There may be instances where designers/ developers may be prepared to accept the utilisation factors and assumptions from SAP but find the cost of using multiple calculation tools a barrier. A further option may therefore be to consider the example set in Germany and other areas where additional functionality is added to the standard PHPP tool to provide an output compliant with the UK Regulations. This would require the assumptions used in the Regulations to be applied to data already entered into the PHPP tool so as to produce a ‘normalised’ output for compliance purposes. The remainder of the PHPP worksheets could still then apply for design purposes.
While this sounds like a relatively simple process, there are some fairly significant barriers to this which are procedural and quality related rather than simply limited by software programming. All tools used for Regulatory compliance need to be approved for use (by BRE on behalf of DECC for domestic buildings and DCLG for non-domestic buildings) and have their performance verified to ensure that they give results within acceptable tolerance to all other tools available on the market. It may also be necessary to demonstrate that the behind-the-scenes workings of the PHPP tool, which is essentially a complex spread sheet, could not be manipulated by users in a way that would misrepresent the final results to the compliance body.
A secondary issue, which goes beyond any differences inherent to the calculation methods, is the demonstration of competency of whoever carries out the calculations. In the UK, this has been addressed by the establishment of competent person schemes that sit alongside each of the approved software programmes currently used for compliance. This results in the ‘On Construction’ qualification that allows users to formally lodge ‘as build’ EPCs. If outputs from PHPP were to be considered for Regulatory compliance, an equivalent approved training and competency scheme would inevitably need to be founded to ensure the tool is used correctly and consistently in all cases.
It seems in the short term at least, there remain a number of metrics that differ between SAP and PHPP that lead to a building’s energy performance being represented differently in each case. For SAP, the utilisation factors applied to MVHR installations in particular could be reconsidered in the future if evidence suggests they are no longer needed due to improvements in installation quality. Meanwhile, the instigation of an appropriate competent person scheme for the validation of PHPP calculations and approval for the tool itself to reliably produce EPC outputs (assuming default values relevant to the UK Regulation assessment benchmarks could be included) would likely bring PHPP closer to being accepted as demonstrating compliance with Part L of the UK Building Regulations.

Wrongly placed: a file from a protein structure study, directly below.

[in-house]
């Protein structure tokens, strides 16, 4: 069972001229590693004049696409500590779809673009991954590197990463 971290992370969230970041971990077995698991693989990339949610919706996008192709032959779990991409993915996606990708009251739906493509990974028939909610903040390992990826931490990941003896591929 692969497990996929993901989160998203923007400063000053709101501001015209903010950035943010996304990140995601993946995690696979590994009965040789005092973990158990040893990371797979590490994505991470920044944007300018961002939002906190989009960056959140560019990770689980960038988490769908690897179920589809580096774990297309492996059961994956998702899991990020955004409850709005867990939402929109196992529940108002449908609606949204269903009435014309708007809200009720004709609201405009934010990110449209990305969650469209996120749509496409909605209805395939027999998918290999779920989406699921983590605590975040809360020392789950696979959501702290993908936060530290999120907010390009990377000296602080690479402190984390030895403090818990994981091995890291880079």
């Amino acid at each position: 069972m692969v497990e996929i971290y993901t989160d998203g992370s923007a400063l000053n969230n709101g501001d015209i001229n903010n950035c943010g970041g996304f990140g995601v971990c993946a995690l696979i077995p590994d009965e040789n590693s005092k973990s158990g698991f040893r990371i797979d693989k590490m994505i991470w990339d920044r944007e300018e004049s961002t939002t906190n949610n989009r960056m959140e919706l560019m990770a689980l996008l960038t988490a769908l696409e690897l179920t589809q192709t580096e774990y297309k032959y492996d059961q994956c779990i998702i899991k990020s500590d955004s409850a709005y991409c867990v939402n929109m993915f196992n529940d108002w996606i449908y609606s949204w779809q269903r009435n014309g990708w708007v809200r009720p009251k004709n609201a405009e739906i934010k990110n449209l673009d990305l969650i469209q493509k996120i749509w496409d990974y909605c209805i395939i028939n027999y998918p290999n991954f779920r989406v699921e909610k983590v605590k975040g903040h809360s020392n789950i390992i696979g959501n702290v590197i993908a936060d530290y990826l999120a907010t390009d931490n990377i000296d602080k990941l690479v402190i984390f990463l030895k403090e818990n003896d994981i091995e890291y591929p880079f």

In reality, those that strive to achieve Passivhaus Certification on projects generally understand and value the high quality construction requirements that are intrinsic to its achievement. They will inevitably have been ‘sold’ on the fact the building will enjoy high levels of comfort and low running costs by following this stringent path, even if it is often more costly from a capital perspective to do so. An additional SAP assessment to demonstrate Regulatory compliance over and above the requirements for Passivhaus and the use of PHPP is unlikely to be an excessive cost burden, just a minor inconvenience.
The real problem arises when Passivhaus is being promoted as a solution for the future delivery of NZEB; if in compliance terms (i.e. using SAP) the energy use forecasts are more conservative, other routes of achieving NZEBs (for instance, potentially relying on a much larger contribution of ‘allowable solutions’ and energy offsetting) may appear to be equally viable or in fact more cost effective than the Passivhaus approach with limited RES. Methods of demonstrating and, to some extent, guaranteeing the performance of installed systems and services with greater levels of accuracy are likely to be key to improving future calculations.
Annexe – changes to SAP compared to PHPP
The attached table gives a summary of some of the key metrics that have previously been identified as using different assumptions between SAP and PHPP, subsequently causing differences in the ultimate energy use predictions. While other differences may exist in the way data is input into each tool, such as different ways of calculating the treated floor area or representing thermal bridging ψ values, these have been excluded here as ultimately equivalent inputs can be made for these parameters in each tool. The metrics presented here therefore reflect main assumptions in the respective tools that will ultimately influence the energy calculations. This is not intended to be a detailed analysis of the effect of the calculation differences, but instead serve to highlight changes that have been introduced in SAP 2012 relative to PHPP. Further viability of including SAP outputs in PHPP have been explored in a study under the PassREg project, available here.
 2016 for domestic buildings, 2020 for other buildings, according to the Recast Environmental Performance of buildings Directive – EPBD; ‘Directive 2010/31/EU of the European Parliament and of the Council, 19/05/10 on the energy performance of buildings (recast)’, L153/13, June 2010.
 Reason. L, Clarke. A, ‘Projecting energy use and CO2 emissions from low energy buildings: A comparison of the Passivhaus Planning Package (PHPP) and SAP’, AECB, 2008
 PHPP has also been updated in 2013 but not in aspects that would change the key differences identified against SAP in the earlier AECB study.
 Dengel. A, Swainson. M, ‘Assessment of MVHR systems and air quality in zero carbon homes’, NF52 – report for the NHBC Foundation, IHS Press, August 2013
 ‘Mechanical Ventilation with heat recovery in new homes’ Final report of the Ventilation and Indoor Air Quality task group, Zero Carbon Hub, July 2013